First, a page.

Five Things You Didn’t Know About L.A. County in 1880

We’re throwing it back—way, way back

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History of Los Angeles County, written by J. Albert Wilson and published by Thompson & West in 1880, offers a broad look at our metropolis—a century before the area became home to Ice Cube, Wolfgang Puck, Belinda Carlisle, and countless others featured in our “The 80s” issue. Los Angeles in the 19th century was a small town (estimated population: 12,000), surrounded by orange groves and vineyards, and the 1980s (VHS tapes! tanning beds!) were not even a glimmer in an Angeleno’s eye. Here are a few examples of what life was like:

1. Manufacturing
“Soap making is, probably, the oldest industry in the county,” according to the book. Other local factories were producing bricks, carriages, wagons, wool, artificial stone, and brooms. Pork packing and beet sugar manufacturing were huge, too. The whaling business, which had “quite extensively carried on in 1860, ’61, and ’62 in San Pedro bay,” was no more.

2. Earthquakes
They existed even then.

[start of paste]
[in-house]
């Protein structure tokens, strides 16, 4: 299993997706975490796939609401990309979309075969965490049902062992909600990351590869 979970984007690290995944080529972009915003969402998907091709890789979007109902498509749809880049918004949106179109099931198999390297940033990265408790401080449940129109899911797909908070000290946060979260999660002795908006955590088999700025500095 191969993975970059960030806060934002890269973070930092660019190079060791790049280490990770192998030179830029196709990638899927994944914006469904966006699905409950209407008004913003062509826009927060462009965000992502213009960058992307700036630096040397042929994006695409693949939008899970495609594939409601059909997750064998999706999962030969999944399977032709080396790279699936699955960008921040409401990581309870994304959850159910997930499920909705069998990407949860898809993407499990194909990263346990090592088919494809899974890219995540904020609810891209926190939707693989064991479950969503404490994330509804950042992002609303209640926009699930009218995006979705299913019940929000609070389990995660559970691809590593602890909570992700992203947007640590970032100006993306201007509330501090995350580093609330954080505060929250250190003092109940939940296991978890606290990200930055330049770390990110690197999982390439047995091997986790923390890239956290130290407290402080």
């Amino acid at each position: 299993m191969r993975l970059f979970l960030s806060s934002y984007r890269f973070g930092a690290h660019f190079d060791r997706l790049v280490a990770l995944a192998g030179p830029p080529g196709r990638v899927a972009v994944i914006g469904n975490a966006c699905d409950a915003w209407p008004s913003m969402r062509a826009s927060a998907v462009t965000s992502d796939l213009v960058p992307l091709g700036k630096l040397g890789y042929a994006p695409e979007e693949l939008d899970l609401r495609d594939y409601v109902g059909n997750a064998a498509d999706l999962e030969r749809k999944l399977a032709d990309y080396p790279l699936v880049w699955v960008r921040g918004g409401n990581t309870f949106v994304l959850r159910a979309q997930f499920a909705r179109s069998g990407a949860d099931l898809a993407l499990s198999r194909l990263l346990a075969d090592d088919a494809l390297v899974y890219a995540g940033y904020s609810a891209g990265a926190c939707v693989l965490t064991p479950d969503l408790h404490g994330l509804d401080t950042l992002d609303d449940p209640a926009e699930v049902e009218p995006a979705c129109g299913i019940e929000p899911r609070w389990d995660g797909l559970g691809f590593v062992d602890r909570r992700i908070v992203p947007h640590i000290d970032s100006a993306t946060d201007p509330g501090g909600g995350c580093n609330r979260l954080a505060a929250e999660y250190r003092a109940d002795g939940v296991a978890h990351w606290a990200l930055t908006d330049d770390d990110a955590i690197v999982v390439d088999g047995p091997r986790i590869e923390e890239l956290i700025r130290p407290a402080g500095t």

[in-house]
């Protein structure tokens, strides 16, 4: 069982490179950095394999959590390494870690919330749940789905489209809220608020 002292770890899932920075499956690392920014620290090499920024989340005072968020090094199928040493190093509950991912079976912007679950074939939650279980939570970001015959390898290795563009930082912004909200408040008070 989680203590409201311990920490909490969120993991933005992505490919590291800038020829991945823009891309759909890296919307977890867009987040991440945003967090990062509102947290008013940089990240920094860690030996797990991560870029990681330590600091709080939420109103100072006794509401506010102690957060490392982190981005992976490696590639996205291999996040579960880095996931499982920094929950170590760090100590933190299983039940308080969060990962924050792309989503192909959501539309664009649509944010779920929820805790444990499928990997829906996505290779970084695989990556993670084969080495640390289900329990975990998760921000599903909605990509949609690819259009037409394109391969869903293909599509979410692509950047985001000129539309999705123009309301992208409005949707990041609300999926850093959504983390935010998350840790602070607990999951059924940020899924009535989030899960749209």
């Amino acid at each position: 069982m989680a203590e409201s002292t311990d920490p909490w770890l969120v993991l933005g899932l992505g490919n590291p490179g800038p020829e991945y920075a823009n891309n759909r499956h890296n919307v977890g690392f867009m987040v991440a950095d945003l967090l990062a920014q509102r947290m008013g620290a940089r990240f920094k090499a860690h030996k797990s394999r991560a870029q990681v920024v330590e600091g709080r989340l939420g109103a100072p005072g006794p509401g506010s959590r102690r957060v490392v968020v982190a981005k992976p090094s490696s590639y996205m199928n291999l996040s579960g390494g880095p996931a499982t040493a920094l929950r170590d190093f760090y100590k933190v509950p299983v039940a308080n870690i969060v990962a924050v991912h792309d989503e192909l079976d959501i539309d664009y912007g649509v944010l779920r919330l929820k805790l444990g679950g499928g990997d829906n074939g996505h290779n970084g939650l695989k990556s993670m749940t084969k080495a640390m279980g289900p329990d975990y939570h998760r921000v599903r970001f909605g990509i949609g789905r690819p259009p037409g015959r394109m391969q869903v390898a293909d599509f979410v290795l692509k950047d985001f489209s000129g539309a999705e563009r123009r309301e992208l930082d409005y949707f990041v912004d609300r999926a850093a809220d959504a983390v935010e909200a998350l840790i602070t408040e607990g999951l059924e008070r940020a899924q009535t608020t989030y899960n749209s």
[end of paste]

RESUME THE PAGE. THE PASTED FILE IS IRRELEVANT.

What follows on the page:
“Upon Sunday morning, March 26th, at 6:20 o’clock, a slight shock of earthquake occurred, but occasioned no damage.”

3. Education
The county had 81 schools, with 127 teachers as of 1879 and 6,022 students attending classes. (Today the LAUSD alone operates more than 900 schools, with more than 640,000 students.)

4. Journalism
The Los Angeles Times was first published on December 4, 1881. It joined a large group of newspapers in this pre-Twitter era that competed for readers’ attention. Among the eclectic options:

• “La Cronica is the only Spanish paper of any importance published in southern California.”

The Sued Californische Post “is the only German paper published in southern California.”

• “The Herald has always been Democratic in politics.”

• The Journal “is Republican in politics.”

5. Crime
You wouldn’t hear this on an LAPD scanner today (at least, we don’t think so):

“About eight o’clock in the evening of March 4th, six masked men came up to the store of Mr. Crowder at Orange, and taking possession, tied all the occupants. They secured some three hundred dollars and left on horseback.”

 

 

 

 

 

 

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